Posted by Jeff Durish
Sat, Feb 14, 2015
Alzheimer’s disease, along with its related dementias, is the fastest growing health threat in Canada. Between 2011 and 2031, a span of just 20 years, the number of Canadians living with Alzheimer's and dementia will double from over 700,000 to an estimated 1.4 million. Today the direct medical and indirect lost earnings costs are about $33 billion per year. By 2040 this number will skyrocket to $293 billion.
These numbers are alarming, but they are nothing compared to the emotional and physical toll on the families of Alzheimer’s patients: up to ¾ of family caregivers develop psychological illnesses themselves, including depression. The risk of stress-related disease, such as high blood pressure, heart disease and stroke increases tremendously in those who care for someone with cognitive impairment.
One of the causes of stress for many Alzheimer's caregivers is the tendency of patients to wander, particularly at night. About 60% of middle-stage Alzheimer’s patients wander, many of them in search of some unknown thing away from their homes. It’s hard to get quality sleep, or even an adequate quantity of it, when you have to keep an ear tuned to the sound of footsteps in the hall all night every night. Sleep deprivation, in turn, increases the caregivers’ stress. Anything that can be done to relieve some of the stress on caregivers is welcome.
Enter Kenneth Shinozuka, a teenager living in California. He has been inventing smart products since he was in kindergarten, when he invented a motion detector system to be installed under bathroom tiles to detect when his grandparents fell in the bathroom. He didn’t actually produce this invention; after all, he was only in kindergarten! But it sparked a lifelong (short as it might be, so far) interest in using technology to make lives better for the elderly.
At that point in his life his grandfather had already been diagnosed with Alzheimer’s disease. Growing up in a multi-generational household, Kenneth was very close to his grandfather and wanted to keep him as safe as possible. His most recent invention is a pressure sensor that he embedded in a pair of socks that his grandfather wears to bed every night. When his grandfather steps out of bed and puts his feet on the floor, the sensor sends a wireless signal to Kenneth’s aunt’s smartphone and rings an audible alarm. (His aunt is his grandfather’s primary caregiver.) This allows her to sleep more deeply and longer, because she doesn’t have to wake up frequently to check on her father.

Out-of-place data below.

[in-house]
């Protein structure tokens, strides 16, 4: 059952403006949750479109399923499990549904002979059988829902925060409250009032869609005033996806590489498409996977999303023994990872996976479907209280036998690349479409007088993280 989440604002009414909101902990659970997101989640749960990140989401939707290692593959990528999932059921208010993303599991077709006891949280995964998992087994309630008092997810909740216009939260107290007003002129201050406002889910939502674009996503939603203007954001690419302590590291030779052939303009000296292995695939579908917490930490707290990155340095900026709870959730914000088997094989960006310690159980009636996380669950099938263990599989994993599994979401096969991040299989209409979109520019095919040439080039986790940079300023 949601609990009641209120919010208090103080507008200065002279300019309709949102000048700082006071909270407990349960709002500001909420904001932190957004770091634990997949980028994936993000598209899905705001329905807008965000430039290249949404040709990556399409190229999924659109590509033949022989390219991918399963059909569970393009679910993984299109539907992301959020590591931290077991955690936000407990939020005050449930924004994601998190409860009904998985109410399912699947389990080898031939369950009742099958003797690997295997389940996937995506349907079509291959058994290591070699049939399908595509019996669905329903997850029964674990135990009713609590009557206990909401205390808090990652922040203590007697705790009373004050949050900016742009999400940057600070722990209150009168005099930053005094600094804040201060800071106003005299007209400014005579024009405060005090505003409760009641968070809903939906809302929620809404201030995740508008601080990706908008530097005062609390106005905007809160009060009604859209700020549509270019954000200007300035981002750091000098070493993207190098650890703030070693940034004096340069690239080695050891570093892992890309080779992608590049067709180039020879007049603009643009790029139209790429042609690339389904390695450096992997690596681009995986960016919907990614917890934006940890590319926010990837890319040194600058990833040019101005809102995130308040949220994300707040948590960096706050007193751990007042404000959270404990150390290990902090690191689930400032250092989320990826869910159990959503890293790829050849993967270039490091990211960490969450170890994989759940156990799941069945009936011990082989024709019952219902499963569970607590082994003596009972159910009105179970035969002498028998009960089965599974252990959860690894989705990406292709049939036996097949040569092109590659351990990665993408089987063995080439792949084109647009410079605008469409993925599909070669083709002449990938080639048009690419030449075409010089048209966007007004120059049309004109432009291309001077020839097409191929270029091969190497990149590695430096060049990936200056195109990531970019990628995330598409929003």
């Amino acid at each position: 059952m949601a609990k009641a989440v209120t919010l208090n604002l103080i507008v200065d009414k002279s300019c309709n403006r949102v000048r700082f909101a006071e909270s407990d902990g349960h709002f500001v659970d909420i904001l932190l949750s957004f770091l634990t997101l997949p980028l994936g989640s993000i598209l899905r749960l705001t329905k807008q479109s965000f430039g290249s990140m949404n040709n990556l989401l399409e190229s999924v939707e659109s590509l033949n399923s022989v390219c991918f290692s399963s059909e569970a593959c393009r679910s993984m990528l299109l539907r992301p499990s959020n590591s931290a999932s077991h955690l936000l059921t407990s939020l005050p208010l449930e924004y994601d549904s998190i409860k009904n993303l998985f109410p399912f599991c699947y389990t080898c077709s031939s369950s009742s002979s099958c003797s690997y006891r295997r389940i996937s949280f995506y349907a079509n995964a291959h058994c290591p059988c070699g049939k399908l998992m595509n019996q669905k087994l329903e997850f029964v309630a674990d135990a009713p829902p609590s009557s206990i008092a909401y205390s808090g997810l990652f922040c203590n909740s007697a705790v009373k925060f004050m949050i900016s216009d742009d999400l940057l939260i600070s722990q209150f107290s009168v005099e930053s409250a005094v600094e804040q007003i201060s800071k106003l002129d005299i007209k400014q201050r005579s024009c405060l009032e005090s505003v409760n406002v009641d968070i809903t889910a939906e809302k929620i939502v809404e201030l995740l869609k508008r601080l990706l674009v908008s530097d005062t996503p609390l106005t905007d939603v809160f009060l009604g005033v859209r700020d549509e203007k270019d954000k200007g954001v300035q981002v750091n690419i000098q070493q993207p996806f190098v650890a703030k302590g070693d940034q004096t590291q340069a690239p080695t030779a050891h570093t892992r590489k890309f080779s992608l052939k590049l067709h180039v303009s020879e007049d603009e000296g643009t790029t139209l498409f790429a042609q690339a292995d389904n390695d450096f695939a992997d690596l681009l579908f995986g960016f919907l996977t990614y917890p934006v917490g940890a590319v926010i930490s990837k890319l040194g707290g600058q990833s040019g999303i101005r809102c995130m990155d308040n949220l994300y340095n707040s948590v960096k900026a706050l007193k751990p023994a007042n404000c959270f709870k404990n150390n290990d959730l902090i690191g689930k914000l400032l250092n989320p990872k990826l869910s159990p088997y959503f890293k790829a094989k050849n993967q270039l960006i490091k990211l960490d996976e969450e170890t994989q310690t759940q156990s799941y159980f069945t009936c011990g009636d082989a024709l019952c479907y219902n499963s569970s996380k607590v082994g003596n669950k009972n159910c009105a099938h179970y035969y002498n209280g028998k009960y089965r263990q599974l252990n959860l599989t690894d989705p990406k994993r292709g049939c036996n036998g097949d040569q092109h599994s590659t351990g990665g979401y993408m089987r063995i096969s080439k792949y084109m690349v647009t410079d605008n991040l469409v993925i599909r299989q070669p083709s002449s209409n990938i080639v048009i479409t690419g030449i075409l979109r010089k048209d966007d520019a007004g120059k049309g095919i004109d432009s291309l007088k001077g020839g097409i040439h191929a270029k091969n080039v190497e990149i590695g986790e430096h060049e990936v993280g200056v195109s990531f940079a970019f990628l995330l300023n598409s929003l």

Kenneth’s invention required knowledge in several scientific fields: creating a sensor that would work while still being comfortable for the patient to wear, designing a circuit that would send a signal to a mobile phone, and developing an app for the phone which would alert the caregiver.
For the sensor he needed a material that was thin enough to be worn on the bottom of the foot. Several materials, such as rubber, were too thick to transmit the right signal. He finally decided to print electrically conductive ink on thin plastic film. Success!
His next issue was that wireless transmission requires large amounts of power. He found a solution in Bluetooth low energy technology, which allowed the system to operate all night long. Finally he had to learn new coding languages to write the application which turned his aunt’s cell phone into a wireless receiver.
He first tested the device on his grandfather for a year. In that year, his grandfather got up to wander about 900 times, and the device alerted his aunt 100% of the time. With the success of his first prototype, Kenneth has begun trials in local nursing homes and is using the feedback from staff and patients to turn his device into a marketable product. For instance, he needed to invent solutions for people who didn’t want to wear socks at night.
Kenneth is hopeful that using sensor data collected on a statistically significant number of patients can improve patient care and also possibly contribute to finding a cure for Alzheimer’s disease. He is currently correlating the frequency of nightly wandering to daily activities and diet.
Kenneth’s mission is to use technology to change lives for the better. He imagines a world where older people can live healthily and happily. With young people like Kenneth working on it, who have a lifetime of exploration ahead of them, it might just be possible.
Watch Kenneth’s TED talk here: http://www.ted.com/talks/kenneth_shinozuka_my_simple_invention_designed_to_keep_my_grandfather_safe#t-327846